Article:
Why you should spot meter for skin. And how your camera lies to you

Last weekend saw me teaching a natural light workshop at the studio. Great to see so many beautiful images arising from it.

One of the things I teach, and often causes confusion is the difference between metering, focussing and finally shooting.

Firstly set your camera up to shoot skin effectively. Back button focus, Manual Mode and spot metering are essentials in my world. That means I can set the exposure focus and shoot and keep all these actions separate.

Spot metering is essential as it tells me exactly how much light is falling on the skin, in these headshots the brightest part of the face. I select the ISO and aperture and then adjust the shutter speed until the in camera light meter is pointing right to the middle point. That’s the point at which the camera says it’s giving me optimal exposure. Unfortunately the camera sees optimal exposure as grey, and both these models are white. As you can see from the first two images both Georgina and Holly look grey and dark when the camera tells me it’s doing a great job.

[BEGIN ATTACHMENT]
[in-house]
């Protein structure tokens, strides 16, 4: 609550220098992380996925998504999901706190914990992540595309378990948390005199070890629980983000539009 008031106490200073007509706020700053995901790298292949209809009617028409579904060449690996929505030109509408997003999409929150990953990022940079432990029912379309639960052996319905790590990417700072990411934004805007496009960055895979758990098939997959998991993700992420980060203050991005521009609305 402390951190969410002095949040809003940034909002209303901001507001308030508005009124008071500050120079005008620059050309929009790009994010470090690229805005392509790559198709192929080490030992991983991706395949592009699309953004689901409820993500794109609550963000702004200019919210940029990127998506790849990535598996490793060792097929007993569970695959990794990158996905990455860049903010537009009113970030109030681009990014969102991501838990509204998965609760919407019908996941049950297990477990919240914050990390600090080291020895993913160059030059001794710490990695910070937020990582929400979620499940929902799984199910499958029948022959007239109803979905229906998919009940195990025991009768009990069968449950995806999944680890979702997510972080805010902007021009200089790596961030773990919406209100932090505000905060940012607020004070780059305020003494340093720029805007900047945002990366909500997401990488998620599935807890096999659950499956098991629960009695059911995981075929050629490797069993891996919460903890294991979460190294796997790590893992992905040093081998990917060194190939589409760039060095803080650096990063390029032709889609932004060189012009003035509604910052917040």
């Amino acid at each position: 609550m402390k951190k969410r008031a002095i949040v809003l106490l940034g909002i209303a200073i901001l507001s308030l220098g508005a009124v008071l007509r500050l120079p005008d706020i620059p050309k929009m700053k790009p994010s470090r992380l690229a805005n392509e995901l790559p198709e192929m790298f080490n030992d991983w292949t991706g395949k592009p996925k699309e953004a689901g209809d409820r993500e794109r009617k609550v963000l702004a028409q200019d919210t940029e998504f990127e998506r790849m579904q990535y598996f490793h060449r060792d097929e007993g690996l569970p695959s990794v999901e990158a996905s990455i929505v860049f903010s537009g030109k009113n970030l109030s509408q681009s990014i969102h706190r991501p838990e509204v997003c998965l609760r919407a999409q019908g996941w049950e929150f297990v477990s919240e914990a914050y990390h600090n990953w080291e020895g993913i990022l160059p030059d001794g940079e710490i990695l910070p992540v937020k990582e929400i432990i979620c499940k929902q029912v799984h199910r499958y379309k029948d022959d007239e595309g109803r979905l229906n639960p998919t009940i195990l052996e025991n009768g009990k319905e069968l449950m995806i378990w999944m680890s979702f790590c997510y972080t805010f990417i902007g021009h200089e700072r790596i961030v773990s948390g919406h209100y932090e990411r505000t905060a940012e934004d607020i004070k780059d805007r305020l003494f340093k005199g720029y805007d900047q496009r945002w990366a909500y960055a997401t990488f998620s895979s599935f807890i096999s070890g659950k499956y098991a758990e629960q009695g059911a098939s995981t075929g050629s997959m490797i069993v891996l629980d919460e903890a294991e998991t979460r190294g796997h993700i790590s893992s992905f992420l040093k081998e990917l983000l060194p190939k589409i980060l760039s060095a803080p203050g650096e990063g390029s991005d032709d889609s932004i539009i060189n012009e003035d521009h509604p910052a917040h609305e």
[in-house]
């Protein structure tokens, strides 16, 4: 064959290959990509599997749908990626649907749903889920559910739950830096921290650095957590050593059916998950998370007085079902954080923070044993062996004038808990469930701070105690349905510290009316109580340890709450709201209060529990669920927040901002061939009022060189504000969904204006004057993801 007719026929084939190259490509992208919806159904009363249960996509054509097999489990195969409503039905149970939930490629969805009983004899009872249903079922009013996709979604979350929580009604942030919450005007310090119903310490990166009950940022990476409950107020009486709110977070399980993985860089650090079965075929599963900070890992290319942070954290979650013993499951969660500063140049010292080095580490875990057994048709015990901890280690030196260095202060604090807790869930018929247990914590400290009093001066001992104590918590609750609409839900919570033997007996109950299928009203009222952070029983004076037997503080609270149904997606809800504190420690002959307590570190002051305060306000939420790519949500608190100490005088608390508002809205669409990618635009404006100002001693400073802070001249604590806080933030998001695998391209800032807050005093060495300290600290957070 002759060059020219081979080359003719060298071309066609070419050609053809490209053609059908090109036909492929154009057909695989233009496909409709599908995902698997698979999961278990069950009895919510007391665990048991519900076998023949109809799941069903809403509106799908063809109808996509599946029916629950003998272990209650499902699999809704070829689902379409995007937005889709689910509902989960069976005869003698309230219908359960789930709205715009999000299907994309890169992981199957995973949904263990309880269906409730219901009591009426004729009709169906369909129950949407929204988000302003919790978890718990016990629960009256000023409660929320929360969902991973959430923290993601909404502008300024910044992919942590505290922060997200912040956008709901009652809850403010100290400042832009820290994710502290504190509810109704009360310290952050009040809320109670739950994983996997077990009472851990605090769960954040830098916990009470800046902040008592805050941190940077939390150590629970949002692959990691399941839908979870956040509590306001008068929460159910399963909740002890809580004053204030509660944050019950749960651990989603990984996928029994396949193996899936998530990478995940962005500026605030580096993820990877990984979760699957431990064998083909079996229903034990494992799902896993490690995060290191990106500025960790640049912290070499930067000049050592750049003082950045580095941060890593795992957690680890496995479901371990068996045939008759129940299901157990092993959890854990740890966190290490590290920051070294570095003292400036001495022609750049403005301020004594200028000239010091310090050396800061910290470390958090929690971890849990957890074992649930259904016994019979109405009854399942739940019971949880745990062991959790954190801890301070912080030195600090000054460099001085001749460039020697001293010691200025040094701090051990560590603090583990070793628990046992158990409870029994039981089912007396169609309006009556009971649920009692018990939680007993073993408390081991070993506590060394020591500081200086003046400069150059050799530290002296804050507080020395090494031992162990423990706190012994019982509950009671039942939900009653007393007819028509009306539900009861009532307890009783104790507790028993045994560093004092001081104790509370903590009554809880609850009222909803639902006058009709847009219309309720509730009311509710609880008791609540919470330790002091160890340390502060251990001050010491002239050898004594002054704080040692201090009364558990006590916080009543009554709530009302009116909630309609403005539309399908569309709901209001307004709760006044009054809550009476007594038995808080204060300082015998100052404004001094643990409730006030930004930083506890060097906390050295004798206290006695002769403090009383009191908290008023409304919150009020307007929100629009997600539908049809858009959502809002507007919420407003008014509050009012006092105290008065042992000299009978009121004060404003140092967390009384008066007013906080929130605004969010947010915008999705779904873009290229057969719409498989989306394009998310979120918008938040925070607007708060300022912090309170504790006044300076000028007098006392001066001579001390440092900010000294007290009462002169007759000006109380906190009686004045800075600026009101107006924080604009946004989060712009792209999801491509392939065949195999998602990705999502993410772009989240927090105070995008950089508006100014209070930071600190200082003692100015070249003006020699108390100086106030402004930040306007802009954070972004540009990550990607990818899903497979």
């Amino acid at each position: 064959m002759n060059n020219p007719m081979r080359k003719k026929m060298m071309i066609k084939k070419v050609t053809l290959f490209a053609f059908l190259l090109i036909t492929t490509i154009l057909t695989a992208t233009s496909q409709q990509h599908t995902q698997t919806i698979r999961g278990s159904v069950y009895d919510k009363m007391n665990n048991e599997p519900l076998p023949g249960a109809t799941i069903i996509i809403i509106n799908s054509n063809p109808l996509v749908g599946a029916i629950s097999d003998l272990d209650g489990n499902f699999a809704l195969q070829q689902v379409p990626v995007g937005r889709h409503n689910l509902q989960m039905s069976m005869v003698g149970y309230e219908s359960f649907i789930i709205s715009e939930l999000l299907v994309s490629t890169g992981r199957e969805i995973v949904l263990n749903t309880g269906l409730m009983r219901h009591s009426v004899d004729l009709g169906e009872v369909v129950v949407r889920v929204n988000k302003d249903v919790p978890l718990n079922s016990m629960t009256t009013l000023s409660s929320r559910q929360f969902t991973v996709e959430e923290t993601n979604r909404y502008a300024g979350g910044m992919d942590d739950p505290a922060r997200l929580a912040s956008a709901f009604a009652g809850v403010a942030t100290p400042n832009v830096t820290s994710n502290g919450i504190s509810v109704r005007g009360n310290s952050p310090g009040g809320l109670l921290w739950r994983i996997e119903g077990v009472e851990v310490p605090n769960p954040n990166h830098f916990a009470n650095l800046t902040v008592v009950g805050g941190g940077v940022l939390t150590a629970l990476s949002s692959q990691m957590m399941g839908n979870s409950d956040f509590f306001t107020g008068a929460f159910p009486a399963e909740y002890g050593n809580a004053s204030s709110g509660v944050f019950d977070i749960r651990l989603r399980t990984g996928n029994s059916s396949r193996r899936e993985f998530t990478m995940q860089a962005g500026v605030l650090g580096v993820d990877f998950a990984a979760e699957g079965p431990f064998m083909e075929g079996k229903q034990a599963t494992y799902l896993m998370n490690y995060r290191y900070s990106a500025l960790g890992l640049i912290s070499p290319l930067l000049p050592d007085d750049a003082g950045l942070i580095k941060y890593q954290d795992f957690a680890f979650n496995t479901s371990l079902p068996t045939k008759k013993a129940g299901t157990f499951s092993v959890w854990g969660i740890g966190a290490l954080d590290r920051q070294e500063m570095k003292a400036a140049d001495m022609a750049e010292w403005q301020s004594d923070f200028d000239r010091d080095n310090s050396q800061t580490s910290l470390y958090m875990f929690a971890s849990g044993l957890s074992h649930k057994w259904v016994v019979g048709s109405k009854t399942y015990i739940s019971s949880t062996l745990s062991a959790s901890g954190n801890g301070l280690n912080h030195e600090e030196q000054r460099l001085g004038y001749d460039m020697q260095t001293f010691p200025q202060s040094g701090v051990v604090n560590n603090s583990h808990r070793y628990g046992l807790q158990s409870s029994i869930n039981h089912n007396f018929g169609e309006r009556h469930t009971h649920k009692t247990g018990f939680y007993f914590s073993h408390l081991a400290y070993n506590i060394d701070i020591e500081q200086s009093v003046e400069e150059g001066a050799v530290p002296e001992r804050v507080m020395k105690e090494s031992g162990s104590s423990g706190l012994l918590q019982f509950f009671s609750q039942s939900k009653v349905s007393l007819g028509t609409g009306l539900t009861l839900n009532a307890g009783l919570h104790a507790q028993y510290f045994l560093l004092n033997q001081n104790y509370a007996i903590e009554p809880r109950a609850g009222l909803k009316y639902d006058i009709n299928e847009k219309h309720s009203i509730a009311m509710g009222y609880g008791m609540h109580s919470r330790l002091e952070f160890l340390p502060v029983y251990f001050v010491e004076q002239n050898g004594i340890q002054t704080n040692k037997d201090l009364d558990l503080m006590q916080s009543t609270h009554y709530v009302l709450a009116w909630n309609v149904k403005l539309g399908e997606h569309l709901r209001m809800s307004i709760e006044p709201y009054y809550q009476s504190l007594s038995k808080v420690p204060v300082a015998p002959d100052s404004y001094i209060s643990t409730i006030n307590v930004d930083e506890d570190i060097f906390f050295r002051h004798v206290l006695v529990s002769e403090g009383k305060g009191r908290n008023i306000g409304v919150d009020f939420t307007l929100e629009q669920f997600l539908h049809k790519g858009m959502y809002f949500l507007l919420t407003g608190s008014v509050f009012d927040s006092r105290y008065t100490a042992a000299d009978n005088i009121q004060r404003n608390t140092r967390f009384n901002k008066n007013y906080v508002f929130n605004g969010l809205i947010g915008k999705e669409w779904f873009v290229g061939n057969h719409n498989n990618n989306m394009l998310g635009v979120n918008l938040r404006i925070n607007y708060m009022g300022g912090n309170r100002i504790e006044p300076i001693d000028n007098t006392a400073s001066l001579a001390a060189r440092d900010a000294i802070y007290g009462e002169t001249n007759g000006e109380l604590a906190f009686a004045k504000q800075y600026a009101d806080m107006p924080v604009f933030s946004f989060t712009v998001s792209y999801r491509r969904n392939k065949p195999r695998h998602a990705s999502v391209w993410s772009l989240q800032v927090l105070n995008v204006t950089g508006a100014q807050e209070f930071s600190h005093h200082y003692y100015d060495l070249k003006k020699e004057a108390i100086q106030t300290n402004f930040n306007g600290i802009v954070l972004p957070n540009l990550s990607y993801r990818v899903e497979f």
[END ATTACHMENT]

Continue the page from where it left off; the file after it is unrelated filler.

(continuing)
So it’s then for me to interpret that I’m shooting a subject that is lighter than grey and slow the shutter speed down by one or two clicks on the adjustment wheel until I’m happy with the exposure.

Once it looks good on the back I can shoot a full series confident that my exposure will be consistent and skin tone perfect.

That’s why I spot meter, and interpret what the camera is telling me. It lies.

Correctly exposed – needle in the middle of in camera meter
Shutter speed one click (1/3rd of a stop) slower
Shutter speed 2 clicks slower
Correct exposure!
Full stop slower on shutter speed to bring back bright skin tone

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